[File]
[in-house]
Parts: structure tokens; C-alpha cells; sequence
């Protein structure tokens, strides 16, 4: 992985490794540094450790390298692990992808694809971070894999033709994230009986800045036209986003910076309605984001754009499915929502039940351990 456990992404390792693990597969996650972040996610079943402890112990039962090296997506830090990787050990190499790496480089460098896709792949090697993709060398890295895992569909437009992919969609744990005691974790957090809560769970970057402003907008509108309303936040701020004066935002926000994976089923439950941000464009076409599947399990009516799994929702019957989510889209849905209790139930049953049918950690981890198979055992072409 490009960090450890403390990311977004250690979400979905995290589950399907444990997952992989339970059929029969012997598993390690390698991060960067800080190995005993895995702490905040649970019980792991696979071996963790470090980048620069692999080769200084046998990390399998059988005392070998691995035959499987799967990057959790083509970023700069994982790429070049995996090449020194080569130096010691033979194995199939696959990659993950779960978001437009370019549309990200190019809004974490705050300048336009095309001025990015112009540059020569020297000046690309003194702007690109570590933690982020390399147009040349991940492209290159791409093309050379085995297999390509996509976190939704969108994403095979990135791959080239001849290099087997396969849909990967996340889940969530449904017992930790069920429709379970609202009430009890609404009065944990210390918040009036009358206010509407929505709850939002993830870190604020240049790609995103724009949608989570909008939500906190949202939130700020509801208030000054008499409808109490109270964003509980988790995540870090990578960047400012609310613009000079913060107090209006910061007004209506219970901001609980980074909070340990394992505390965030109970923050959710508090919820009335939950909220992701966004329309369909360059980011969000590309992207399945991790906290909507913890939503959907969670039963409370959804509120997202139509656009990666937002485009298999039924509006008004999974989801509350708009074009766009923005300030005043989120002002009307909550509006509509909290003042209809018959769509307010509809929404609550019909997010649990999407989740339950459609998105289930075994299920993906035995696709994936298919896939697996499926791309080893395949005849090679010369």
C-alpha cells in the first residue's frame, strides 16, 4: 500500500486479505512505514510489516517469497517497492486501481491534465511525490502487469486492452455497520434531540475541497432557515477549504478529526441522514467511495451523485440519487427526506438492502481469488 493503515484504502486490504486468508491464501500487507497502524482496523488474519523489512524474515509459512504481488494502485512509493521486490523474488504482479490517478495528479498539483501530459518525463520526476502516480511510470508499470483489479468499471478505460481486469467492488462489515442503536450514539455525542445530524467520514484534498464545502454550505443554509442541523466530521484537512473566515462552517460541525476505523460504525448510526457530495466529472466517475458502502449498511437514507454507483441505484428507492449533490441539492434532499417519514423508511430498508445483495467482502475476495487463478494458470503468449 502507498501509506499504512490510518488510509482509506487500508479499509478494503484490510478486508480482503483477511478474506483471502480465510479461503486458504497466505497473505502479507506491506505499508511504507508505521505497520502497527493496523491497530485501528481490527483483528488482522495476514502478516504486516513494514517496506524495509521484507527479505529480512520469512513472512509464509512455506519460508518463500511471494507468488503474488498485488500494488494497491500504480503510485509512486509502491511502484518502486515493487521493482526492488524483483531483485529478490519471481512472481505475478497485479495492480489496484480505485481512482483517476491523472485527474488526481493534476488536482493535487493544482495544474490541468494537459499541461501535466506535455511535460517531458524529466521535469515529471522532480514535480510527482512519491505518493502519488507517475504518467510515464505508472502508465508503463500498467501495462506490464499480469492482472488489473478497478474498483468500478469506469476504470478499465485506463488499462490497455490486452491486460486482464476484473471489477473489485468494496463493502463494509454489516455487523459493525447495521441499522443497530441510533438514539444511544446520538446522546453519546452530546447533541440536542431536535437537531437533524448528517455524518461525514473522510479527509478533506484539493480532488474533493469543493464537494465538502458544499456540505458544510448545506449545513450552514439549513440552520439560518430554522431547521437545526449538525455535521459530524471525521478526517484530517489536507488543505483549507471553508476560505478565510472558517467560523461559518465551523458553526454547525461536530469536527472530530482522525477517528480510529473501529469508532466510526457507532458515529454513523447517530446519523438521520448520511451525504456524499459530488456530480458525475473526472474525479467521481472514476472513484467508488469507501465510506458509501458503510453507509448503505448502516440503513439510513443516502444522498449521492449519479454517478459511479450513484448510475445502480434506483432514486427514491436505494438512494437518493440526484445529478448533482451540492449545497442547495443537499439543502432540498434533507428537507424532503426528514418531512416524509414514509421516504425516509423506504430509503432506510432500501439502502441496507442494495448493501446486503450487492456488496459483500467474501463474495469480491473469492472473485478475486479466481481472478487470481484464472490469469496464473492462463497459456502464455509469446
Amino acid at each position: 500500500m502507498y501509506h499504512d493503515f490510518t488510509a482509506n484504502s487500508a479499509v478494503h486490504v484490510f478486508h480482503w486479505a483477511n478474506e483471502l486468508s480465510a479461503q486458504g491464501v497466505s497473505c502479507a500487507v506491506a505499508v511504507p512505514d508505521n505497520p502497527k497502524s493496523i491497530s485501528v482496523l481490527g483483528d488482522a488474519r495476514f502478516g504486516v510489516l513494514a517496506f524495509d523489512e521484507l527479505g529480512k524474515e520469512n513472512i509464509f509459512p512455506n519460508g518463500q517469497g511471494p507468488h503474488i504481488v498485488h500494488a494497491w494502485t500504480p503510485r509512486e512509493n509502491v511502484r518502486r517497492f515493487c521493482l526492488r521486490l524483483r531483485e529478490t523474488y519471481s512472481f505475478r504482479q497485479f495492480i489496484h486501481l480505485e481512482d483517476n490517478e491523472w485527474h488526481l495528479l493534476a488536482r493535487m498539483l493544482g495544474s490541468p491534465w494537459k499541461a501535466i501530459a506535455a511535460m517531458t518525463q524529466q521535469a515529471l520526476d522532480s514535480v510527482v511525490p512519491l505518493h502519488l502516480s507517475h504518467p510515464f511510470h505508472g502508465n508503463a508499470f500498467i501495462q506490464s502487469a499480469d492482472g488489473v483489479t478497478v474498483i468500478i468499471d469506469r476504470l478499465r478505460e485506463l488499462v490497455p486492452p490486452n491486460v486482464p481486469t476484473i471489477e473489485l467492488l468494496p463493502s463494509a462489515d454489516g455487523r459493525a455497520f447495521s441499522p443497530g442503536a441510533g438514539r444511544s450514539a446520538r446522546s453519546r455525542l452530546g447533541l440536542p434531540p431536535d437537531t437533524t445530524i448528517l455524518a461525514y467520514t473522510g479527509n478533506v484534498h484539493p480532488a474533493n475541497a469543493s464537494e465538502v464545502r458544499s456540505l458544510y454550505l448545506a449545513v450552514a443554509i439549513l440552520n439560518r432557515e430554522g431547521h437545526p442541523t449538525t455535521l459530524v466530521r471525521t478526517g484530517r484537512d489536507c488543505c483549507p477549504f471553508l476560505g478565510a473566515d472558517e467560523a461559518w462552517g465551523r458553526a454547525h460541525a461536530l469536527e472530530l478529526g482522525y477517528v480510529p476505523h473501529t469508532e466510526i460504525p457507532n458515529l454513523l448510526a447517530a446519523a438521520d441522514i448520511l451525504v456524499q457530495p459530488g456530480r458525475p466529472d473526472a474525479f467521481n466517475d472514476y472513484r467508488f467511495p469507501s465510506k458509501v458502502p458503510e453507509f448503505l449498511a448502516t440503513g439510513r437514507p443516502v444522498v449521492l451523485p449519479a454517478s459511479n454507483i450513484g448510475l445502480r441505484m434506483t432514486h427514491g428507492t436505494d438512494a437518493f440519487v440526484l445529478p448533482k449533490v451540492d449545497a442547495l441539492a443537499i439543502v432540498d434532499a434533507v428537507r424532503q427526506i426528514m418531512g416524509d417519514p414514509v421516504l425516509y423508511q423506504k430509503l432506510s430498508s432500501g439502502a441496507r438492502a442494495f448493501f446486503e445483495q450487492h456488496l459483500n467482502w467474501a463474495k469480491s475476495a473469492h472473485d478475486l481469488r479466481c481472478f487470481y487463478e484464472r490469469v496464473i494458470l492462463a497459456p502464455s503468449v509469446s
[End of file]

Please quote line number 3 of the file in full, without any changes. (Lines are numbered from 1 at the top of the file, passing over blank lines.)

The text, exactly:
């Protein structure tokens, strides 16, 4: 992985490794540094450790390298692990992808694809971070894999033709994230009986800045036209986003910076309605984001754009499915929502039940351990 456990992404390792693990597969996650972040996610079943402890112990039962090296997506830090990787050990190499790496480089460098896709792949090697993709060398890295895992569909437009992919969609744990005691974790957090809560769970970057402003907008509108309303936040701020004066935002926000994976089923439950941000464009076409599947399990009516799994929702019957989510889209849905209790139930049953049918950690981890198979055992072409 490009960090450890403390990311977004250690979400979905995290589950399907444990997952992989339970059929029969012997598993390690390698991060960067800080190995005993895995702490905040649970019980792991696979071996963790470090980048620069692999080769200084046998990390399998059988005392070998691995035959499987799967990057959790083509970023700069994982790429070049995996090449020194080569130096010691033979194995199939696959990659993950779960978001437009370019549309990200190019809004974490705050300048336009095309001025990015112009540059020569020297000046690309003194702007690109570590933690982020390399147009040349991940492209290159791409093309050379085995297999390509996509976190939704969108994403095979990135791959080239001849290099087997396969849909990967996340889940969530449904017992930790069920429709379970609202009430009890609404009065944990210390918040009036009358206010509407929505709850939002993830870190604020240049790609995103724009949608989570909008939500906190949202939130700020509801208030000054008499409808109490109270964003509980988790995540870090990578960047400012609310613009000079913060107090209006910061007004209506219970901001609980980074909070340990394992505390965030109970923050959710508090919820009335939950909220992701966004329309369909360059980011969000590309992207399945991790906290909507913890939503959907969670039963409370959804509120997202139509656009990666937002485009298999039924509006008004999974989801509350708009074009766009923005300030005043989120002002009307909550509006509509909290003042209809018959769509307010509809929404609550019909997010649990999407989740339950459609998105289930075994299920993906035995696709994936298919896939697996499926791309080893395949005849090679010369």